Growth was slow, and many of the founding partners started leaving the company. Today, only three are left.

"One of those who left struck 4-D and bought himself a taxi. He said he could earn more that way," recalls Mr Tan, adding that he too toyed with the idea of leaving.

Then the 1980s arrived, China began opening up and Science Arts began faring a lot better.

"By then, I already had a lot of supporters and clients. The only reason we couldn't make money was, we had to order our products through distributors in Singapore. They took the bulk of the profits; our profit margin was very small," he says.

He started knocking on doors in China himself.

"It was jialat," he says, using the Hokkien word for disastrous. "When I approached them, they would ask, 'Who are you guys? We've never heard of Science Arts before.' Many of them pushed my name card back to me when I gave it to them."

It did not help that he could afford to order only 50 or 60 boxes of a product when bigger players were ordering them by container loads.

Patience, he says, is important when doing business.

"I learnt patience a long time ago while I was catching crabs," he says with a laugh.

Word spread that he was a solid, dependable businessman, one who honoured every contract and paid promptly. Soon he was ordering container loads, instead of just boxes, of products too.

His success, however, attracted some unwelcome attention. Science Arts was then occupying several units of an industrial block in Sims Avenue. One of Mr Tan's neighbours took great pains to find out the company's best-selling products and ordered them too.

"Not only that, he also started undercutting us," Mr Tan says with a sigh.

Their once cordial relationship soured when their workers began fighting. That was when Mr Tan decided to leave, and bought the MacPherson Road building.

But rumours then spread that the company would collapse because he had bought an overpriced building.

"Soon, we had suppliers and other business associates knocking on our doors, demanding payment. It was a big disappointment that friends, and folk with whom we'd done business for a long time, could be like this."

But he managed to pay them, thanks to his negotiations with banks.

"I told the banks, 'Look, there are rumours outside but I want you to look at our record. We've always serviced our loans and never defaulted on our payments, so please do not pull the handbrake on our lines of credit.'"

The Asian financial crisis of 1997 was even more turbulent. The devaluation of the rupiah caused the company - which was doing big volumes of business in Indonesia - to go into a tailspin. Recovery was slow and painful but the crisis had a silver lining.

During this period, Mr Tan became part of The Bosses Network, a group of entrepreneurs who meet regularly to share experiences and business ideas.

"I never had the benefit of a university education but I learnt so much from some of these business leaders who had tasted both success and failure," he says, referring to the likes of Mr Han Keen Juan, head honcho of Old Chang Kee, Ms Nanz Chong, former One.99 founder, and Mr Goh Tong Pak, the former educator who became BreadTalk's CEO.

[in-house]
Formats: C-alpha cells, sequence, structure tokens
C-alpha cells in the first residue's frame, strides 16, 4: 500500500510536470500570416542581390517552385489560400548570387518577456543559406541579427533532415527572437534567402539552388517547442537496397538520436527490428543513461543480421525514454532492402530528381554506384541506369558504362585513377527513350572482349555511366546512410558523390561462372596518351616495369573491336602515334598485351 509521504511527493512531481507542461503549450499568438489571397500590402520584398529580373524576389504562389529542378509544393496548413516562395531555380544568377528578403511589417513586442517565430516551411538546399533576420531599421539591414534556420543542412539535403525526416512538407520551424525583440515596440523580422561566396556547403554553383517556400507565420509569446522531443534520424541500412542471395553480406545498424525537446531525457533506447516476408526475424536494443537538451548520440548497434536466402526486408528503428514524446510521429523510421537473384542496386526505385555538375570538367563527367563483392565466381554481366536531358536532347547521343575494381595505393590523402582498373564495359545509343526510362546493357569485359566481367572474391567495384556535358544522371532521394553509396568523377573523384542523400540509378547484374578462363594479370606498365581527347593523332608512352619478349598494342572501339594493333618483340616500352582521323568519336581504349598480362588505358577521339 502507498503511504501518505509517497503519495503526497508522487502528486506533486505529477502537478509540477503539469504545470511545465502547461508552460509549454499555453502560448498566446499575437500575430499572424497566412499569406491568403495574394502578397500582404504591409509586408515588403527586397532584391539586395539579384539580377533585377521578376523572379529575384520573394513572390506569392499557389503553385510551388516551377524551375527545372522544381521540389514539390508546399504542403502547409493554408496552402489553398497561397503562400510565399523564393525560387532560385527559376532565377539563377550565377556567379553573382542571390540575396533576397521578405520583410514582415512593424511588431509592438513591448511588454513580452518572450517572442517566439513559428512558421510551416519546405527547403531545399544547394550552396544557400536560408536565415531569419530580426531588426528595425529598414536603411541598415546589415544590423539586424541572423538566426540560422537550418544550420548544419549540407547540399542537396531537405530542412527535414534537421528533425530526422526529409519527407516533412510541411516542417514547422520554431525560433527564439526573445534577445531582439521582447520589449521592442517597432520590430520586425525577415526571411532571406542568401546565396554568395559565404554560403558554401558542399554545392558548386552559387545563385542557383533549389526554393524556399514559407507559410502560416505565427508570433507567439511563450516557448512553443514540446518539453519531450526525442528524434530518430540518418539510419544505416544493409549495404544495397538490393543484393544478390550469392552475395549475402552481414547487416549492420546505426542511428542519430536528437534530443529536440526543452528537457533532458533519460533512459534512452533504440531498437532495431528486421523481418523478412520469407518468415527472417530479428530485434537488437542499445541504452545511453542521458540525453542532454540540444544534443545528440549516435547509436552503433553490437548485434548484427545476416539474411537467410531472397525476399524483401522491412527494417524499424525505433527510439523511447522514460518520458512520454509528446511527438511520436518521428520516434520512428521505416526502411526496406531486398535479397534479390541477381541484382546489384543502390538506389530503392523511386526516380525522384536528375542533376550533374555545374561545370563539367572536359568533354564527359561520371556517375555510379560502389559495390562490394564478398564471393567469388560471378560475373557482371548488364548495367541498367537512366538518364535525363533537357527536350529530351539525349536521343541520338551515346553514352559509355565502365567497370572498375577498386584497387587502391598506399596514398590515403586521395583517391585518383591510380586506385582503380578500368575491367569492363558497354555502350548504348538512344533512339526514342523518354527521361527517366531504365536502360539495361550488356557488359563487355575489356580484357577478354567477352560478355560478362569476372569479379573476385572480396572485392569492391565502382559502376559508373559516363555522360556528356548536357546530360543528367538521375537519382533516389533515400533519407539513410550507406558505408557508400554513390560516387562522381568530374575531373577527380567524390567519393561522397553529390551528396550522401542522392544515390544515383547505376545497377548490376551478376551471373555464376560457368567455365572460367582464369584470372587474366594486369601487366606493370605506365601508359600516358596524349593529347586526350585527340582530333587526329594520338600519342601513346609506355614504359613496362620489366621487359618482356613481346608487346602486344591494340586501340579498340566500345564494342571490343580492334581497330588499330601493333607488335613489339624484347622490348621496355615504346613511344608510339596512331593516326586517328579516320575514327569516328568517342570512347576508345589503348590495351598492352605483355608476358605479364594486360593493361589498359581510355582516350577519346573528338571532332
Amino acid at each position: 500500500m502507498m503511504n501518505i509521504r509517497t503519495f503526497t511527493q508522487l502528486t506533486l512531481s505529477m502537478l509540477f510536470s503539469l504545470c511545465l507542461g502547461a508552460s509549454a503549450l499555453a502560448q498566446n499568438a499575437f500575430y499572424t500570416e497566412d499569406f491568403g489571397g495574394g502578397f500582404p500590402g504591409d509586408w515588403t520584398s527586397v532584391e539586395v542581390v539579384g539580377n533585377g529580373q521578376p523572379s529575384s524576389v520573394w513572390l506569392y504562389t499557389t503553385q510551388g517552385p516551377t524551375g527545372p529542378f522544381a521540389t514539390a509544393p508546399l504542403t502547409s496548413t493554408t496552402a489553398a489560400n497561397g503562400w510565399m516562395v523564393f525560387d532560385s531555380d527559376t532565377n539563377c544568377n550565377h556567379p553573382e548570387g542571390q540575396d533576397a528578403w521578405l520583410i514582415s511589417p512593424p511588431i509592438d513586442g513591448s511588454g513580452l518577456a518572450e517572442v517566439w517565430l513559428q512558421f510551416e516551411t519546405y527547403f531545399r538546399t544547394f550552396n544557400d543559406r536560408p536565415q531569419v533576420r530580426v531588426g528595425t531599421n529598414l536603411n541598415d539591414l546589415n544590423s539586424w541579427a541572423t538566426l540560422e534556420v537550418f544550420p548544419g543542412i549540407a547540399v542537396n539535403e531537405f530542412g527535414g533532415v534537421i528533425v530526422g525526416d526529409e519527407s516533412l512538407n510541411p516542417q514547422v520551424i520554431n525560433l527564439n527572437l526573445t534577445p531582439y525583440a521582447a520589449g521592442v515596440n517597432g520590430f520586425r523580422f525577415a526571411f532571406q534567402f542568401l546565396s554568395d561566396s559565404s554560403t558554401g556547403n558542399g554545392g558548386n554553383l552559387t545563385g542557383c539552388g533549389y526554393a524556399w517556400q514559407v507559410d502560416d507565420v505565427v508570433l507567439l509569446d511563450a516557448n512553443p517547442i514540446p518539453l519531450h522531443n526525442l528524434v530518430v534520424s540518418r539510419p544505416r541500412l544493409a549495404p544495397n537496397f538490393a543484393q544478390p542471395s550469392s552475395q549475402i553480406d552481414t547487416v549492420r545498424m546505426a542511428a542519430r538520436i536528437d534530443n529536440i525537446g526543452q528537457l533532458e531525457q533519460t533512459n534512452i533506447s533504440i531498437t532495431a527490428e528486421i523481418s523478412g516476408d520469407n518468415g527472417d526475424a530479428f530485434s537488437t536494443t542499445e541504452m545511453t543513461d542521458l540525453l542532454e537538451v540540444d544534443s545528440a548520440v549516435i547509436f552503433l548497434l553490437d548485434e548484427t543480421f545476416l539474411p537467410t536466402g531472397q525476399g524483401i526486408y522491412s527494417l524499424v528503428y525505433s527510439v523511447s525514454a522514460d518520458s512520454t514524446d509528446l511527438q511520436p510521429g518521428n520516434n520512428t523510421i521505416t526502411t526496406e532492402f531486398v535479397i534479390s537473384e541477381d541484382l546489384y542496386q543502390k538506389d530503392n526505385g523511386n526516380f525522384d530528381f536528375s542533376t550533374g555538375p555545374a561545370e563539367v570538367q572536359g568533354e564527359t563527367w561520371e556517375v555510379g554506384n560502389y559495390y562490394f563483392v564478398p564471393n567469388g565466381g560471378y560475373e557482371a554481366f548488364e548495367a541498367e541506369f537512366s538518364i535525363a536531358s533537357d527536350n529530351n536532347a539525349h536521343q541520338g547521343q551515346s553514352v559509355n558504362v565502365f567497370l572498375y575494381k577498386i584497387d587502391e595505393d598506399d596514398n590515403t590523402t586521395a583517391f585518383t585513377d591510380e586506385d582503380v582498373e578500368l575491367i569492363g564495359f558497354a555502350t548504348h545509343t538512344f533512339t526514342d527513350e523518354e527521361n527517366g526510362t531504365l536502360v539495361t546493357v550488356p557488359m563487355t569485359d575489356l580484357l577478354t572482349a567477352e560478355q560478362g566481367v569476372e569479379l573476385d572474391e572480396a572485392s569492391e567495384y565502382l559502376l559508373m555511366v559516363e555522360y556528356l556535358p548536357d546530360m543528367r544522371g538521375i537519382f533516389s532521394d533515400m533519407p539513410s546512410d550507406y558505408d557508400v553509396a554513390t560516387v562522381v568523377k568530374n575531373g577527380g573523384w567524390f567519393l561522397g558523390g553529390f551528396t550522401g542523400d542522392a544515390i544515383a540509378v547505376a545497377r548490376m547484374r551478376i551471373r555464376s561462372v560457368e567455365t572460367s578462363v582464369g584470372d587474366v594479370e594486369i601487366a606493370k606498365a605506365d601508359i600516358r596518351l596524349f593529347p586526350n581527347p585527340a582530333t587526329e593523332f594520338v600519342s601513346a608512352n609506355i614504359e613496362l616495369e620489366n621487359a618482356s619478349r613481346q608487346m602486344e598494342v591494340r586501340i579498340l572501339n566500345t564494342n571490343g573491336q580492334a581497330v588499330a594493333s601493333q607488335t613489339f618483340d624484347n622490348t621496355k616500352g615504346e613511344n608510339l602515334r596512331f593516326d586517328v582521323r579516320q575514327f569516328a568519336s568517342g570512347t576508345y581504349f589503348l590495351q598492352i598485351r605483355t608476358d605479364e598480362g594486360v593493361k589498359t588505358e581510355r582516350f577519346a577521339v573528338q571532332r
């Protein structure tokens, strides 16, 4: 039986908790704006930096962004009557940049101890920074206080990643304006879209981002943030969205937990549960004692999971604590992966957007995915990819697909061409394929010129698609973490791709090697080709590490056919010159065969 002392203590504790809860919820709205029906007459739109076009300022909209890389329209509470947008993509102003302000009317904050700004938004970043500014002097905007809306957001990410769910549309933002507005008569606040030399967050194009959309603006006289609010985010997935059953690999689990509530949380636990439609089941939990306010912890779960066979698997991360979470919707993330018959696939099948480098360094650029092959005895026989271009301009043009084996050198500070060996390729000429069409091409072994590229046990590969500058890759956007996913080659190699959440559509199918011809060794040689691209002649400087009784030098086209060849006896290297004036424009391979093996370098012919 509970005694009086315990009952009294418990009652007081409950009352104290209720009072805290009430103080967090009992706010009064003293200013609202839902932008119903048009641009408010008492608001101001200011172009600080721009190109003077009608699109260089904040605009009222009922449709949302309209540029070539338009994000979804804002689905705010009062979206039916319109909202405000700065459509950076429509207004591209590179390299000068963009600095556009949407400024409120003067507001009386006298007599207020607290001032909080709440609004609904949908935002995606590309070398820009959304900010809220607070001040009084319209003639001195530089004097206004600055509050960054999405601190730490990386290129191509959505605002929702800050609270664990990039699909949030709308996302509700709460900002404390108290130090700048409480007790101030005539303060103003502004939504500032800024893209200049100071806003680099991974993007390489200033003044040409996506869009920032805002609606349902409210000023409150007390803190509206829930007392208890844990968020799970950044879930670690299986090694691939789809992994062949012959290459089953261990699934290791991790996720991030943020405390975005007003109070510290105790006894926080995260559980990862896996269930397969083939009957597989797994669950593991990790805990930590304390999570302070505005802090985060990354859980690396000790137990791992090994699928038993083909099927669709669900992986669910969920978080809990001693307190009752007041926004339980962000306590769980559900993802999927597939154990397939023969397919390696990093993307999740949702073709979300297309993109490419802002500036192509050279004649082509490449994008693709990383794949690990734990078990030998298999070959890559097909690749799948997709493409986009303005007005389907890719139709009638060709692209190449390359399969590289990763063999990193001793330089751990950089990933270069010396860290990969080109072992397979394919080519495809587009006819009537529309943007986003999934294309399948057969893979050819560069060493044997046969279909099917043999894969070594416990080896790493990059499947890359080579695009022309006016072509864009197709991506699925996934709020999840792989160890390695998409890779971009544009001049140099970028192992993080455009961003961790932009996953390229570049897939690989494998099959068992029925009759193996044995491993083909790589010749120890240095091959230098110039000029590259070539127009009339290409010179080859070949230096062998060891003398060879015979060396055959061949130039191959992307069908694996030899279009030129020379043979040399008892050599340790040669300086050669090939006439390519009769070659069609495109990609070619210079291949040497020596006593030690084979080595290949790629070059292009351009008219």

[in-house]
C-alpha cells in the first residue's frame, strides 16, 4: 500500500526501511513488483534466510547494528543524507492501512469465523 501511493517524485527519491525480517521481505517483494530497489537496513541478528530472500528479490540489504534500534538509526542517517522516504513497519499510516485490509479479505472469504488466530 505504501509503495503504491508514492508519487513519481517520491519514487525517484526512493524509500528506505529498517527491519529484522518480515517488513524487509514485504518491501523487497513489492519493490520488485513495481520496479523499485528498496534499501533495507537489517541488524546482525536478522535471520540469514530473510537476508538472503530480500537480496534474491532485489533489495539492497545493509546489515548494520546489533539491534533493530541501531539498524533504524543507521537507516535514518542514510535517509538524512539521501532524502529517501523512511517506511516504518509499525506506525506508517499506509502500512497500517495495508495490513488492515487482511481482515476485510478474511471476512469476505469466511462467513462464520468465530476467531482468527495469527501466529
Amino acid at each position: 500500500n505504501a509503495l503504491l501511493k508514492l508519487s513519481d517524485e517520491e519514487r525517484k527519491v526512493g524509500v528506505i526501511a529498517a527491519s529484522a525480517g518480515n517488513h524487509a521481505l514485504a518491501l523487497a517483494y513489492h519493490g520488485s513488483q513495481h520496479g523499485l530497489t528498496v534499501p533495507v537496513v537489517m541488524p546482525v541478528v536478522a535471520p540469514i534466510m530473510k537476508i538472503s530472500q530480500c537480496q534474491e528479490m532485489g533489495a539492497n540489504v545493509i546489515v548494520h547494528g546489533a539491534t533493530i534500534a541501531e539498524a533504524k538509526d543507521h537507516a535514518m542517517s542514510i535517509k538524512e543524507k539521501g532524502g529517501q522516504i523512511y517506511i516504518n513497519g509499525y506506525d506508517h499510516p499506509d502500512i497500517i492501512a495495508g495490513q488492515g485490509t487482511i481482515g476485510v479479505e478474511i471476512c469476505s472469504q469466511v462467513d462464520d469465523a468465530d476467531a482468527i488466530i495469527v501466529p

Since 1998, Mr Tan has extended the use of his auditorium in MacPherson Road for The Bosses Network meetings, held once or twice a month.

"The things I have picked up in the last 15 years you can never pick up from any MBA course."

The year 2003 was a milestone for Science Arts. The firm inked a partnership to go into the TCM business with Beijing's Tong Ren Tang, something a major Singapore health-care group had tried but failed to achieve. Tong Ren Tang, set up in 1669, made its name manufacturing drugs for the imperial family.

The Chinese pharmaceutical giant picked Science Arts because Mr Tan once managed to convince its head to leave out an ingredient - banned in Singapore - for a popular medical product for stroke patients.

The partnership has resulted in five TCM outlets-cum-clinics, three of which are in hospitals.

That, says Mr Lim Sah Soon, is a big deal.

The former secretary-general of the Singapore Chinese Chamber of Commerce and Industry says: "To be able to set up a TCM clinic in a mainstream hospital is no mean feat. Mr Tan is a quiet and humble man but what he has done is a big achievement for TCM here."

Mr Tan says: "Tong Ren Tang has more than 20 partners worldwide but none has managed to get into hospitals except in Singapore."

He has since initiated other breakthroughs. In 2007, Science Arts obtained halal certification from the Islamic Religious Council of Singapore (Muis) for 19 medicinal products. The following year, Mr Tan set up a TCM college to spread awareness of traditional Chinese medical practices here.

The company now employs more than 120 people and has an annual turnover of more than $15 million.

Mr Lim says of the friend he has known for more than a decade: "What is remarkable about him is that he is still so hungry to learn."

Indeed, Mr Tan has just completed his MBA with Tsinghua University in China, and is now taking a 11/2-year programme on the Zizhi Tongjian with the same university.

The Zizhi Tongjian is a general chronicle of Chinese history covering 16 dynasties and spanning 1,400 years.

Mr Tan, who is married but does not have any children, says: "I treasure lifelong learning. Many of my friends are graduates but they stagnated after they left university. I don't want to be like that."

This story was first published in The Straits Times on March 10, 2013